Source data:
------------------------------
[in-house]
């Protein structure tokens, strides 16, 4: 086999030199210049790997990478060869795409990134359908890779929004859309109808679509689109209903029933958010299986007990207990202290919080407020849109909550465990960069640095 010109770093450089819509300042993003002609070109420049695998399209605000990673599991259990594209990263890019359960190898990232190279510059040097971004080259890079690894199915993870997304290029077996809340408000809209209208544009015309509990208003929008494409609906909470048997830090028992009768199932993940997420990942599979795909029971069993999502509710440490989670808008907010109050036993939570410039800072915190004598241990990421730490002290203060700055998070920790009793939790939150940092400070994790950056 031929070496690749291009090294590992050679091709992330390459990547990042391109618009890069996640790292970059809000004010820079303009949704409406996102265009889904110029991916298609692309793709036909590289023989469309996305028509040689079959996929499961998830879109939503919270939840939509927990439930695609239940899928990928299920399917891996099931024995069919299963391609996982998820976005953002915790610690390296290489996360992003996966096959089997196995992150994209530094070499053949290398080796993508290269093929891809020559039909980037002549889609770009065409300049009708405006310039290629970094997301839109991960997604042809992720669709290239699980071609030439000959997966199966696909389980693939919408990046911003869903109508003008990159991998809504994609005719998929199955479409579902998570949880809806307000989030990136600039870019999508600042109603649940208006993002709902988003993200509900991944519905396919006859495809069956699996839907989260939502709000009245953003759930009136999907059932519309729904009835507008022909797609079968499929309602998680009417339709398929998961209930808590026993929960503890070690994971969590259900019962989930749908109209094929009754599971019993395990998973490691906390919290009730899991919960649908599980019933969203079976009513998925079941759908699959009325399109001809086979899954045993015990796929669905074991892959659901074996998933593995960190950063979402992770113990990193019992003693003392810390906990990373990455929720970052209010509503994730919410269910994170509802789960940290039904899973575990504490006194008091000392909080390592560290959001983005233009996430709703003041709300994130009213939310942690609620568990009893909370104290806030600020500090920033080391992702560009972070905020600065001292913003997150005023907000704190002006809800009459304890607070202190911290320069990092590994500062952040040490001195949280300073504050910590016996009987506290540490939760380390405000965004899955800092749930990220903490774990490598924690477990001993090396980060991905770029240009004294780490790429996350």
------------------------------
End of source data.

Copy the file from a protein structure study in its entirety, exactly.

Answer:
[in-house]
């Protein structure tokens, strides 16, 4: 086999030199210049790997990478060869795409990134359908890779929004859309109808679509689109209903029933958010299986007990207990202290919080407020849109909550465990960069640095 010109770093450089819509300042993003002609070109420049695998399209605000990673599991259990594209990263890019359960190898990232190279510059040097971004080259890079690894199915993870997304290029077996809340408000809209209208544009015309509990208003929008494409609906909470048997830090028992009768199932993940997420990942599979795909029971069993999502509710440490989670808008907010109050036993939570410039800072915190004598241990990421730490002290203060700055998070920790009793939790939150940092400070994790950056 031929070496690749291009090294590992050679091709992330390459990547990042391109618009890069996640790292970059809000004010820079303009949704409406996102265009889904110029991916298609692309793709036909590289023989469309996305028509040689079959996929499961998830879109939503919270939840939509927990439930695609239940899928990928299920399917891996099931024995069919299963391609996982998820976005953002915790610690390296290489996360992003996966096959089997196995992150994209530094070499053949290398080796993508290269093929891809020559039909980037002549889609770009065409300049009708405006310039290629970094997301839109991960997604042809992720669709290239699980071609030439000959997966199966696909389980693939919408990046911003869903109508003008990159991998809504994609005719998929199955479409579902998570949880809806307000989030990136600039870019999508600042109603649940208006993002709902988003993200509900991944519905396919006859495809069956699996839907989260939502709000009245953003759930009136999907059932519309729904009835507008022909797609079968499929309602998680009417339709398929998961209930808590026993929960503890070690994971969590259900019962989930749908109209094929009754599971019993395990998973490691906390919290009730899991919960649908599980019933969203079976009513998925079941759908699959009325399109001809086979899954045993015990796929669905074991892959659901074996998933593995960190950063979402992770113990990193019992003693003392810390906990990373990455929720970052209010509503994730919410269910994170509802789960940290039904899973575990504490006194008091000392909080390592560290959001983005233009996430709703003041709300994130009213939310942690609620568990009893909370104290806030600020500090920033080391992702560009972070905020600065001292913003997150005023907000704190002006809800009459304890607070202190911290320069990092590994500062952040040490001195949280300073504050910590016996009987506290540490939760380390405000965004899955800092749930990220903490774990490598924690477990001993090396980060991905770029240009004294780490790429996350």